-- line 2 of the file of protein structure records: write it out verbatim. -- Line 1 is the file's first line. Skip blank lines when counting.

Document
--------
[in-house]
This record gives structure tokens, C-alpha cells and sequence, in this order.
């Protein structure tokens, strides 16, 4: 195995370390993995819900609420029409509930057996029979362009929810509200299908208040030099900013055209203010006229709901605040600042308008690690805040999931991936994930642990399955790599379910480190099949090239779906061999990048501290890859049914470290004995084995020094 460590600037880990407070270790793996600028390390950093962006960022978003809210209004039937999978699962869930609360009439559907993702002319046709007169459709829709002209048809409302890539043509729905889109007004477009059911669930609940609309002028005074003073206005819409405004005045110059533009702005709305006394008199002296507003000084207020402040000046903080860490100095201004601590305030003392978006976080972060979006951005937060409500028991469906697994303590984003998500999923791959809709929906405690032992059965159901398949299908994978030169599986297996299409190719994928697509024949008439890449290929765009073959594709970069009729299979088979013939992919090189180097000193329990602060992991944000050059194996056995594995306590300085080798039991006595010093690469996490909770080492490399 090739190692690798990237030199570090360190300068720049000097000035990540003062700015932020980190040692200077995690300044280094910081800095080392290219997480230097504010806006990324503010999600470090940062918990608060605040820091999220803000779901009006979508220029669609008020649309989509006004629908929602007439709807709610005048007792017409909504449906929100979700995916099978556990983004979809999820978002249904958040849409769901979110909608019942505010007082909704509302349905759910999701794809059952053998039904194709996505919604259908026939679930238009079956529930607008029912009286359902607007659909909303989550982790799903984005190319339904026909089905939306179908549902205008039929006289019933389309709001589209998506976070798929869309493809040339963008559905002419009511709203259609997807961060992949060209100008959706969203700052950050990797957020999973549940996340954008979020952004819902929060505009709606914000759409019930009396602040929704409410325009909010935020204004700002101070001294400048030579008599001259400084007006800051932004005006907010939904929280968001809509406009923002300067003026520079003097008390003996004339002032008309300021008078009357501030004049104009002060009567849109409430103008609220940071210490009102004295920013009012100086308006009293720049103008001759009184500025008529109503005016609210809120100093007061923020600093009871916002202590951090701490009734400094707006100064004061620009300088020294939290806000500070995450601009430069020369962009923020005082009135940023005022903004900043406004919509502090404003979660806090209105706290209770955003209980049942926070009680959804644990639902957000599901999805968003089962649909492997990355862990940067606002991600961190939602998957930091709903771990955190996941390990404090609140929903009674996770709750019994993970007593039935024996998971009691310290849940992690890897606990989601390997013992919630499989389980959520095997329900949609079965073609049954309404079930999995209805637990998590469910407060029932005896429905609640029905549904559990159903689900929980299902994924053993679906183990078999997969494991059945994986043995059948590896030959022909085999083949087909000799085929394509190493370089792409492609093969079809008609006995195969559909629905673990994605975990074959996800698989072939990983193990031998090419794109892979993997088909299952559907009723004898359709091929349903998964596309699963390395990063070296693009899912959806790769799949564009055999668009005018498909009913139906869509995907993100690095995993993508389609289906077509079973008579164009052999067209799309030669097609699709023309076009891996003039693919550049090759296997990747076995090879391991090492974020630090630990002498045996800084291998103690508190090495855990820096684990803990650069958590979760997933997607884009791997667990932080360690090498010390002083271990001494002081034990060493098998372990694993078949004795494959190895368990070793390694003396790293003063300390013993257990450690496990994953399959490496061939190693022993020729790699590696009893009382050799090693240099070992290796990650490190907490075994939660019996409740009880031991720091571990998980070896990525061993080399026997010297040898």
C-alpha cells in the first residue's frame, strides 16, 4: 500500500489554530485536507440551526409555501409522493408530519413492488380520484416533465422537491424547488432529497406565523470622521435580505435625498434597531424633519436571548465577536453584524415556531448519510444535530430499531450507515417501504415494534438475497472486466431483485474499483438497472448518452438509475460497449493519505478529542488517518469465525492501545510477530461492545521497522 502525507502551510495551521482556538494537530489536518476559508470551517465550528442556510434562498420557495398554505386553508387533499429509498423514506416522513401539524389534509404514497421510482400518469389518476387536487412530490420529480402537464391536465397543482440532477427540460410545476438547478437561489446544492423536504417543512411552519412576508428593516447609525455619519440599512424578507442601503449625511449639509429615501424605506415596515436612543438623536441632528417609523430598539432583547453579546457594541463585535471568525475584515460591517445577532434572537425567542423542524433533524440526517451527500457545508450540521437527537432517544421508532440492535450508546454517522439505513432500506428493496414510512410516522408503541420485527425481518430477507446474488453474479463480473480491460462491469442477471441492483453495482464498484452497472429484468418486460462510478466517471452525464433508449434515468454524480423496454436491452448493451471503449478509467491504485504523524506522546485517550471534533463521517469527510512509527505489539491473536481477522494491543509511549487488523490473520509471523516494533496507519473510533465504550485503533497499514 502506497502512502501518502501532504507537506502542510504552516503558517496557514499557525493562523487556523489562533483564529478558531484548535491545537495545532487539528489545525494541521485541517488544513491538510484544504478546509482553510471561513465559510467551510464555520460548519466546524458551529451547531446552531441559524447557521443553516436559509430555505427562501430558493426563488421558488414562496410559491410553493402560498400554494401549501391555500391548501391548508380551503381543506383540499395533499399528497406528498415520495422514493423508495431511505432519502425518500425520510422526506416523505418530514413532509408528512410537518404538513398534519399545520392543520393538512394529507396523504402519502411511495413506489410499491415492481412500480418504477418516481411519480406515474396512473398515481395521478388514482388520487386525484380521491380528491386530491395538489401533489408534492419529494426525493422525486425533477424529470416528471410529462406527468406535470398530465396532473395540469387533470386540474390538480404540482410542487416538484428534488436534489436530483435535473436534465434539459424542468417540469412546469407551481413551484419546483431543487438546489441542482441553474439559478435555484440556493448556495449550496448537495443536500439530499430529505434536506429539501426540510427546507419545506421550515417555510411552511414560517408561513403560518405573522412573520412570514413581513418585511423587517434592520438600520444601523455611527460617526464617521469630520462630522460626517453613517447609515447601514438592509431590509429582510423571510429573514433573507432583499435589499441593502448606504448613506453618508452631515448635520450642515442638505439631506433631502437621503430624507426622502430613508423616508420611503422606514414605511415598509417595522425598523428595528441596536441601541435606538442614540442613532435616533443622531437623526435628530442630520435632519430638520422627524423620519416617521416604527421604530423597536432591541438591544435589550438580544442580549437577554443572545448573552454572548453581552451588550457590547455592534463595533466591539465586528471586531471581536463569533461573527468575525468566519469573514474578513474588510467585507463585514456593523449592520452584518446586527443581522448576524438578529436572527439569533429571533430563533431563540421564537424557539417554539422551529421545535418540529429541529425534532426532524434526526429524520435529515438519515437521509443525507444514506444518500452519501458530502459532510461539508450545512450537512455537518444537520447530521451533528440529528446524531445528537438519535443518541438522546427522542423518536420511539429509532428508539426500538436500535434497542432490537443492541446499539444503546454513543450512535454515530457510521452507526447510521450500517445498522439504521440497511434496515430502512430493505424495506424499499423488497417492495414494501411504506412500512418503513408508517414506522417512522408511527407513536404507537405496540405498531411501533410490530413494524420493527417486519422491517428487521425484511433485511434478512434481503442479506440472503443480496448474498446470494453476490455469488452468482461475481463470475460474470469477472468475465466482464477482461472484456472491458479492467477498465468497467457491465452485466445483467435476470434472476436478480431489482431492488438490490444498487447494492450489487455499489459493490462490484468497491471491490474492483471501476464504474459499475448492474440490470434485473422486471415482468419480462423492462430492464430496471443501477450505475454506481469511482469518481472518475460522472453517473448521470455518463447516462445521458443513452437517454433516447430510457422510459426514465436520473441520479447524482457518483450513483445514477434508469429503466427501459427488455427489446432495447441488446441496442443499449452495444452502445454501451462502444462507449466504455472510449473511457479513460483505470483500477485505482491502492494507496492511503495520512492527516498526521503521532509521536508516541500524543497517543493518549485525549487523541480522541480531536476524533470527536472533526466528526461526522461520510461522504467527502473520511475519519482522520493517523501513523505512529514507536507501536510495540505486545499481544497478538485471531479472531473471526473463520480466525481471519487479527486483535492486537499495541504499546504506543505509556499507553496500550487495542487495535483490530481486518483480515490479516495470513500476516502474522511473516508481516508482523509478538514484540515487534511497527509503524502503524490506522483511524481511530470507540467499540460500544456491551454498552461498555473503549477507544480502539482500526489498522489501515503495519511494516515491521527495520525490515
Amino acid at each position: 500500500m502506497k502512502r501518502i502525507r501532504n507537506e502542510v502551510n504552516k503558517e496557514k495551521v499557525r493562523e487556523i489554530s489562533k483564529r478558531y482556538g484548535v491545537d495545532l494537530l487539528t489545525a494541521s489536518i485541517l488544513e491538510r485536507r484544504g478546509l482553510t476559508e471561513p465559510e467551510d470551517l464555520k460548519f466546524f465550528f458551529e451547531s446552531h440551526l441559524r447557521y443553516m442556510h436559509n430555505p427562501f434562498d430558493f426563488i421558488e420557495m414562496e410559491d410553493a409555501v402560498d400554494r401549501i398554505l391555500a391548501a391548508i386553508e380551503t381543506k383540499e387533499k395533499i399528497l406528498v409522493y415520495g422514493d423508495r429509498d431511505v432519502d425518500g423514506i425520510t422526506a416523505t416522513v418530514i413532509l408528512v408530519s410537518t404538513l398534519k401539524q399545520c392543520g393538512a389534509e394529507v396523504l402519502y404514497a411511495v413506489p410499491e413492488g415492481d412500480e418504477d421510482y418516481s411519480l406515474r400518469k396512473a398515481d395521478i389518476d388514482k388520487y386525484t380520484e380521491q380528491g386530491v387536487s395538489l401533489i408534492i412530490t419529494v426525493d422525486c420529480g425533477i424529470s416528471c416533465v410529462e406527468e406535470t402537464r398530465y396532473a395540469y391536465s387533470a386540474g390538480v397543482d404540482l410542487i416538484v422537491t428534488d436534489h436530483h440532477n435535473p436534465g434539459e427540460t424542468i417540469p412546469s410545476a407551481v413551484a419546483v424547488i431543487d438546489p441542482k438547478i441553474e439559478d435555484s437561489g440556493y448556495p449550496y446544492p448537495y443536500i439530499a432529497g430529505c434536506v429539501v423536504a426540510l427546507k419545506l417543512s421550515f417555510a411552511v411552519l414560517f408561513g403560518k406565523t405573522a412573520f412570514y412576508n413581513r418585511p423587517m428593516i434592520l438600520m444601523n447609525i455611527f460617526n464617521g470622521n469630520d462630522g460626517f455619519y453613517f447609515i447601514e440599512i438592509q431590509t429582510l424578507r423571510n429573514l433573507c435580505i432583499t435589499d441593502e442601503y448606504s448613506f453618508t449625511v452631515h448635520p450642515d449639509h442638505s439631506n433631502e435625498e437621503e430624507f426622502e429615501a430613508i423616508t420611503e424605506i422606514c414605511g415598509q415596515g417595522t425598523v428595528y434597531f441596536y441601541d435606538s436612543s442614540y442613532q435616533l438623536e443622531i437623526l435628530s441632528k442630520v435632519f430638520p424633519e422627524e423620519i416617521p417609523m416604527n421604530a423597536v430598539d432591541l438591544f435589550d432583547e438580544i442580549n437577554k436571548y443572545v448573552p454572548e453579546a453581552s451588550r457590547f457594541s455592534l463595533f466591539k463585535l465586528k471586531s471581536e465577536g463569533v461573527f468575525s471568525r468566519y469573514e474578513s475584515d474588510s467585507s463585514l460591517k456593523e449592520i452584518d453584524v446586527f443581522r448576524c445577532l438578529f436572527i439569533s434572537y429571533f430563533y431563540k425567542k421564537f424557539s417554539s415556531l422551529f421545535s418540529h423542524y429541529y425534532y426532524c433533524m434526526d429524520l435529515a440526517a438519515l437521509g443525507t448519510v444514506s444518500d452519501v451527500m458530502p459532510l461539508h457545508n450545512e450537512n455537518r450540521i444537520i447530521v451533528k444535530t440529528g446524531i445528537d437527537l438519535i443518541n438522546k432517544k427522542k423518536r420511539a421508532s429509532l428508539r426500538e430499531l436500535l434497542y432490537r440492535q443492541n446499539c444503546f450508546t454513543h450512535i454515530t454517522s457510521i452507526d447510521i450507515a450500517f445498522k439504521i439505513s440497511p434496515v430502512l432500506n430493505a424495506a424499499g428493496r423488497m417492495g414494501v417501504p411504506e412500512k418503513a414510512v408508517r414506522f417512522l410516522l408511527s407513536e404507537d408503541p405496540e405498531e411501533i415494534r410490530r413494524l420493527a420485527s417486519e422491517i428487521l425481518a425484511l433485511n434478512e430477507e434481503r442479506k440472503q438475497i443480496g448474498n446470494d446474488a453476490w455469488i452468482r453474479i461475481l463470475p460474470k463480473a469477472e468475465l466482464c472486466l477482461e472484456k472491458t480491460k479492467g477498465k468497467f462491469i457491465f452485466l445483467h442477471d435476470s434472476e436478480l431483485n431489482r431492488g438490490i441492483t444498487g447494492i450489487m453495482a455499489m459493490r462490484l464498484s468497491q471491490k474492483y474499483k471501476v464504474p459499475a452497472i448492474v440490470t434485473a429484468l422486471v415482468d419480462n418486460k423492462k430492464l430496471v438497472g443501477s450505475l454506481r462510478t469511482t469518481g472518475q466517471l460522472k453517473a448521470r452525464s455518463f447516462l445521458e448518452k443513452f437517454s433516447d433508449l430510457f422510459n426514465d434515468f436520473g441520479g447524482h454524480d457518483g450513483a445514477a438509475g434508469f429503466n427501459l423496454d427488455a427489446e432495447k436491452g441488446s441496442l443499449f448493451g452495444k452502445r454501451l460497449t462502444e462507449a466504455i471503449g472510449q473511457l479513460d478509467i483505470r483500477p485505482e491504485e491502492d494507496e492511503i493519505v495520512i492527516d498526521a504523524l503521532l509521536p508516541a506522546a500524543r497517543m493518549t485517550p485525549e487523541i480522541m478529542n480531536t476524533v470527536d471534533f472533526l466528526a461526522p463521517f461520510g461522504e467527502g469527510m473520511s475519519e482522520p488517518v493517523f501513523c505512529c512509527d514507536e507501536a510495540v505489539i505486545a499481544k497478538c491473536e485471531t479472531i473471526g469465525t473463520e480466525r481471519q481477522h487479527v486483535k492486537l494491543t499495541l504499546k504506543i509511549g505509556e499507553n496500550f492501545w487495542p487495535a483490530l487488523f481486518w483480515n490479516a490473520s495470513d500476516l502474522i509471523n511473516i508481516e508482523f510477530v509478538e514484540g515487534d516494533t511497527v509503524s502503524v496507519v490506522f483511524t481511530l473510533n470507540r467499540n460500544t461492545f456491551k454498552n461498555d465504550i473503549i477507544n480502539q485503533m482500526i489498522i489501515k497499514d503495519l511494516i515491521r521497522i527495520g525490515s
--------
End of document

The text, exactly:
This record gives structure tokens, C-alpha cells and sequence, in this order.